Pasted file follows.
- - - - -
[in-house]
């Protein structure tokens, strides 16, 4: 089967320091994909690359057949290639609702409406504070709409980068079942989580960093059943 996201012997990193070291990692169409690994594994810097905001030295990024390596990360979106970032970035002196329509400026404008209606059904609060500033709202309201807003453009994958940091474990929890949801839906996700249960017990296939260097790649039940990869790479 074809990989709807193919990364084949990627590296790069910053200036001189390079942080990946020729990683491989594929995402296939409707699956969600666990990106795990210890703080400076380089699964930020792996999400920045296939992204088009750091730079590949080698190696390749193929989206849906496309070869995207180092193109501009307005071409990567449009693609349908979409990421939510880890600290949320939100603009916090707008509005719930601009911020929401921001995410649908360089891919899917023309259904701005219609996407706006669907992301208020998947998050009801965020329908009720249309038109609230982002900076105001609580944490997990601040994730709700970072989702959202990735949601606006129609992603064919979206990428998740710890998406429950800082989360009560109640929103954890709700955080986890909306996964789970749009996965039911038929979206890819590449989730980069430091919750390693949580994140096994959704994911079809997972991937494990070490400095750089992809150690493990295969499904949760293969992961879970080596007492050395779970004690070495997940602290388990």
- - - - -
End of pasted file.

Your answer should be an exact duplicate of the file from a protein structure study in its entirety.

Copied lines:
[in-house]
């Protein structure tokens, strides 16, 4: 089967320091994909690359057949290639609702409406504070709409980068079942989580960093059943 996201012997990193070291990692169409690994594994810097905001030295990024390596990360979106970032970035002196329509400026404008209606059904609060500033709202309201807003453009994958940091474990929890949801839906996700249960017990296939260097790649039940990869790479 074809990989709807193919990364084949990627590296790069910053200036001189390079942080990946020729990683491989594929995402296939409707699956969600666990990106795990210890703080400076380089699964930020792996999400920045296939992204088009750091730079590949080698190696390749193929989206849906496309070869995207180092193109501009307005071409990567449009693609349908979409990421939510880890600290949320939100603009916090707008509005719930601009911020929401921001995410649908360089891919899917023309259904701005219609996407706006669907992301208020998947998050009801965020329908009720249309038109609230982002900076105001609580944490997990601040994730709700970072989702959202990735949601606006129609992603064919979206990428998740710890998406429950800082989360009560109640929103954890709700955080986890909306996964789970749009996965039911038929979206890819590449989730980069430091919750390693949580994140096994959704994911079809997972991937494990070490400095750089992809150690493990295969499904949760293969992961879970080596007492050395779970004690070495997940602290388990």